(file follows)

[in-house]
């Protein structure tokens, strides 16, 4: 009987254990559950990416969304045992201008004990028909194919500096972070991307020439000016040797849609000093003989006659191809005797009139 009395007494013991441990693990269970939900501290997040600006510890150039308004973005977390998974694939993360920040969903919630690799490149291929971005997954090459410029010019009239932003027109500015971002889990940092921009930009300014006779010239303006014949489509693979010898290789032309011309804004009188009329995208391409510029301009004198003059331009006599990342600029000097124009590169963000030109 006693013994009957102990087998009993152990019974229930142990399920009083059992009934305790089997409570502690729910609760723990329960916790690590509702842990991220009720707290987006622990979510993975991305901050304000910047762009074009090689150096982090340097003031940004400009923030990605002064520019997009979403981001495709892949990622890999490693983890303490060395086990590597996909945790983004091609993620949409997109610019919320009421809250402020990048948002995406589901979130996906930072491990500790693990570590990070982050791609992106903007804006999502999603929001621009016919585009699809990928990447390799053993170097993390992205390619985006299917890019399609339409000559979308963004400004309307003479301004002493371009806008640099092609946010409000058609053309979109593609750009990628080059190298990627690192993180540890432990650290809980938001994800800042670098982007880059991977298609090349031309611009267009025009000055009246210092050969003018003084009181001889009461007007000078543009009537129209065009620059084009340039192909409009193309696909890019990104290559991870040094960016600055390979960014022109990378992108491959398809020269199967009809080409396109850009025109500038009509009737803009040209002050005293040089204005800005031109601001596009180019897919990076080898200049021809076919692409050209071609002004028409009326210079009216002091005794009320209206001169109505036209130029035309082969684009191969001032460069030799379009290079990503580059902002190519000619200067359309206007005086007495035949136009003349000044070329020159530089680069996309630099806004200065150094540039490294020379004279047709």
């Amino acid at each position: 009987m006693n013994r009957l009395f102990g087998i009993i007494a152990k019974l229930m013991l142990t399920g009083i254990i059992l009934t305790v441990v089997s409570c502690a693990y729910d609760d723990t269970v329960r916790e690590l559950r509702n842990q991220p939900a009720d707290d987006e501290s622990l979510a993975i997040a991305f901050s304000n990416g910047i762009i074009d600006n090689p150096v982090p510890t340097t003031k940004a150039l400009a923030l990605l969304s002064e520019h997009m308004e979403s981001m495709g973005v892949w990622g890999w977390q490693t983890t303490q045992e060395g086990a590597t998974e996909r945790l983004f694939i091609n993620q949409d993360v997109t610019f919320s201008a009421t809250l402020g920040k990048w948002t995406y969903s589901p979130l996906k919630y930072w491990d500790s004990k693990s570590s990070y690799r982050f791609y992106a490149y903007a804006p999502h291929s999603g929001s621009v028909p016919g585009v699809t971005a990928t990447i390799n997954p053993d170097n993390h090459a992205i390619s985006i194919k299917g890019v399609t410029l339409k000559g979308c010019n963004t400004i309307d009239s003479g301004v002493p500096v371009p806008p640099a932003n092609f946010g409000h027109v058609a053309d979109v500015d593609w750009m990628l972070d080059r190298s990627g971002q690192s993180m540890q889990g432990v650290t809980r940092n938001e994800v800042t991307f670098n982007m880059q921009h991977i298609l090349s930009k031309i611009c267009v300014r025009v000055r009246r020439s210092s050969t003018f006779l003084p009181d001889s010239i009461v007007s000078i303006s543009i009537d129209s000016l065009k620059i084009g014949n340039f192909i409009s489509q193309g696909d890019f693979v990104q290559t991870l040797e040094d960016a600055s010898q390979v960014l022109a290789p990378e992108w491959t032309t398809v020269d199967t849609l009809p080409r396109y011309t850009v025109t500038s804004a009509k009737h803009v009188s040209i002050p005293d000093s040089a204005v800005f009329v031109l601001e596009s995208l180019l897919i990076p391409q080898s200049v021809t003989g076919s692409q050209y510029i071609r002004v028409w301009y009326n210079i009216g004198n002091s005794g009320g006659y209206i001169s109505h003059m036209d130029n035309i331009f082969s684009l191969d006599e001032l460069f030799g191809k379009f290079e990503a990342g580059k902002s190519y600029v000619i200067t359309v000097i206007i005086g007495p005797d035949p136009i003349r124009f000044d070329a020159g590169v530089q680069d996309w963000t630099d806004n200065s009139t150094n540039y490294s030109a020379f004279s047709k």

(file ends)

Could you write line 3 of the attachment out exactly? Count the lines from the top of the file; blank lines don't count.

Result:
């Amino acid at each position: 009987m006693n013994r009957l009395f102990g087998i009993i007494a152990k019974l229930m013991l142990t399920g009083i254990i059992l009934t305790v441990v089997s409570c502690a693990y729910d609760d723990t269970v329960r916790e690590l559950r509702n842990q991220p939900a009720d707290d987006e501290s622990l979510a993975i997040a991305f901050s304000n990416g910047i762009i074009d600006n090689p150096v982090p510890t340097t003031k940004a150039l400009a923030l990605l969304s002064e520019h997009m308004e979403s981001m495709g973005v892949w990622g890999w977390q490693t983890t303490q045992e060395g086990a590597t998974e996909r945790l983004f694939i091609n993620q949409d993360v997109t610019f919320s201008a009421t809250l402020g920040k990048w948002t995406y969903s589901p979130l996906k919630y930072w491990d500790s004990k693990s570590s990070y690799r982050f791609y992106a490149y903007a804006p999502h291929s999603g929001s621009v028909p016919g585009v699809t971005a990928t990447i390799n997954p053993d170097n993390h090459a992205i390619s985006i194919k299917g890019v399609t410029l339409k000559g979308c010019n963004t400004i309307d009239s003479g301004v002493p500096v371009p806008p640099a932003n092609f946010g409000h027109v058609a053309d979109v500015d593609w750009m990628l972070d080059r190298s990627g971002q690192s993180m540890q889990g432990v650290t809980r940092n938001e994800v800042t991307f670098n982007m880059q921009h991977i298609l090349s930009k031309i611009c267009v300014r025009v000055r009246r020439s210092s050969t003018f006779l003084p009181d001889s010239i009461v007007s000078i303006s543009i009537d129209s000016l065009k620059i084009g014949n340039f192909i409009s489509q193309g696909d890019f693979v990104q290559t991870l040797e040094d960016a600055s010898q390979v960014l022109a290789p990378e992108w491959t032309t398809v020269d199967t849609l009809p080409r396109y011309t850009v025109t500038s804004a009509k009737h803009v009188s040209i002050p005293d000093s040089a204005v800005f009329v031109l601001e596009s995208l180019l897919i990076p391409q080898s200049v021809t003989g076919s692409q050209y510029i071609r002004v028409w301009y009326n210079i009216g004198n002091s005794g009320g006659y209206i001169s109505h003059m036209d130029n035309i331009f082969s684009l191969d006599e001032l460069f030799g191809k379009f290079e990503a990342g580059k902002s190519y600029v000619i200067t359309v000097i206007i005086g007495p005797d035949p136009i003349r124009f000044d070329a020159g590169v530089q680069d996309w963000t630099d806004n200065s009139t150094n540039y490294s030109a020379f004279s047709k």